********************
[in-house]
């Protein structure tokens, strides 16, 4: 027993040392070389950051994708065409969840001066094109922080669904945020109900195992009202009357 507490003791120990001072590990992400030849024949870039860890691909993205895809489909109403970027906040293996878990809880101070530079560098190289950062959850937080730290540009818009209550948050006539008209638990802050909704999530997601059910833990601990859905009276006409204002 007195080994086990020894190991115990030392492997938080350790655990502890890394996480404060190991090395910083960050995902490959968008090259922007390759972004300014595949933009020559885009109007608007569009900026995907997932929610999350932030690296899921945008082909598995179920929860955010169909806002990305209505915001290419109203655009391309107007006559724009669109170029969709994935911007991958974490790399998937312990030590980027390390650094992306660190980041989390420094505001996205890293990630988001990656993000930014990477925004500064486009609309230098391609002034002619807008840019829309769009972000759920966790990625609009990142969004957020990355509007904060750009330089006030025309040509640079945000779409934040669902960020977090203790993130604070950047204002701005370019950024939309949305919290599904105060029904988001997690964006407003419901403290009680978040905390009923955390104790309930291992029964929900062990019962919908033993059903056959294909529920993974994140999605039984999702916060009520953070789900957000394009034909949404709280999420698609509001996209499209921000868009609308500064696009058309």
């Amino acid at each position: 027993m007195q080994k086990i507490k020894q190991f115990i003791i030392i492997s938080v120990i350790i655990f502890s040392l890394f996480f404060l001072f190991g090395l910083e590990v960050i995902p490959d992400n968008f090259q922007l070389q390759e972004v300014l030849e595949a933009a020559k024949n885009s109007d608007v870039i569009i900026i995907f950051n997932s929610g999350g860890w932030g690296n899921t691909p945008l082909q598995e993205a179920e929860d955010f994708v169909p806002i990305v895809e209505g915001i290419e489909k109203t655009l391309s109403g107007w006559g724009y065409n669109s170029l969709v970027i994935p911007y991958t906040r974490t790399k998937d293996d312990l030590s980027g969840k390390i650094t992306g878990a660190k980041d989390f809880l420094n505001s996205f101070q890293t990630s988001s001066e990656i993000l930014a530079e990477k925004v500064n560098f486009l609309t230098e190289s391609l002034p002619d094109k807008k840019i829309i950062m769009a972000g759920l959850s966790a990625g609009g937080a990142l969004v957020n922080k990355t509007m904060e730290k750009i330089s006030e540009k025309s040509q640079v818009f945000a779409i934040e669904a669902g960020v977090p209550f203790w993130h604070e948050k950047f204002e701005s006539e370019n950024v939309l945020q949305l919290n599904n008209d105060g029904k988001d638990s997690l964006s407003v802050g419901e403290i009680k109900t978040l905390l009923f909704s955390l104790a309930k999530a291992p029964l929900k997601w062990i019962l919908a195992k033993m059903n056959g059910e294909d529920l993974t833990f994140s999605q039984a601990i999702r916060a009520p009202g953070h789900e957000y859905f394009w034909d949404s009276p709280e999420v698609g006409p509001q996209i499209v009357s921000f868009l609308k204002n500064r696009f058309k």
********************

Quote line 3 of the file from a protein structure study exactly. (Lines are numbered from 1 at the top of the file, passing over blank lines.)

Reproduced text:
């Amino acid at each position: 027993m007195q080994k086990i507490k020894q190991f115990i003791i030392i492997s938080v120990i350790i655990f502890s040392l890394f996480f404060l001072f190991g090395l910083e590990v960050i995902p490959d992400n968008f090259q922007l070389q390759e972004v300014l030849e595949a933009a020559k024949n885009s109007d608007v870039i569009i900026i995907f950051n997932s929610g999350g860890w932030g690296n899921t691909p945008l082909q598995e993205a179920e929860d955010f994708v169909p806002i990305v895809e209505g915001i290419e489909k109203t655009l391309s109403g107007w006559g724009y065409n669109s170029l969709v970027i994935p911007y991958t906040r974490t790399k998937d293996d312990l030590s980027g969840k390390i650094t992306g878990a660190k980041d989390f809880l420094n505001s996205f101070q890293t990630s988001s001066e990656i993000l930014a530079e990477k925004v500064n560098f486009l609309t230098e190289s391609l002034p002619d094109k807008k840019i829309i950062m769009a972000g759920l959850s966790a990625g609009g937080a990142l969004v957020n922080k990355t509007m904060e730290k750009i330089s006030e540009k025309s040509q640079v818009f945000a779409i934040e669904a669902g960020v977090p209550f203790w993130h604070e948050k950047f204002e701005s006539e370019n950024v939309l945020q949305l919290n599904n008209d105060g029904k988001d638990s997690l964006s407003v802050g419901e403290i009680k109900t978040l905390l009923f909704s955390l104790a309930k999530a291992p029964l929900k997601w062990i019962l919908a195992k033993m059903n056959g059910e294909d529920l993974t833990f994140s999605q039984a601990i999702r916060a009520p009202g953070h789900e957000y859905f394009w034909d949404s009276p709280e999420v698609g006409p509001q996209i499209v009357s921000f868009l609308k204002n500064r696009f058309k």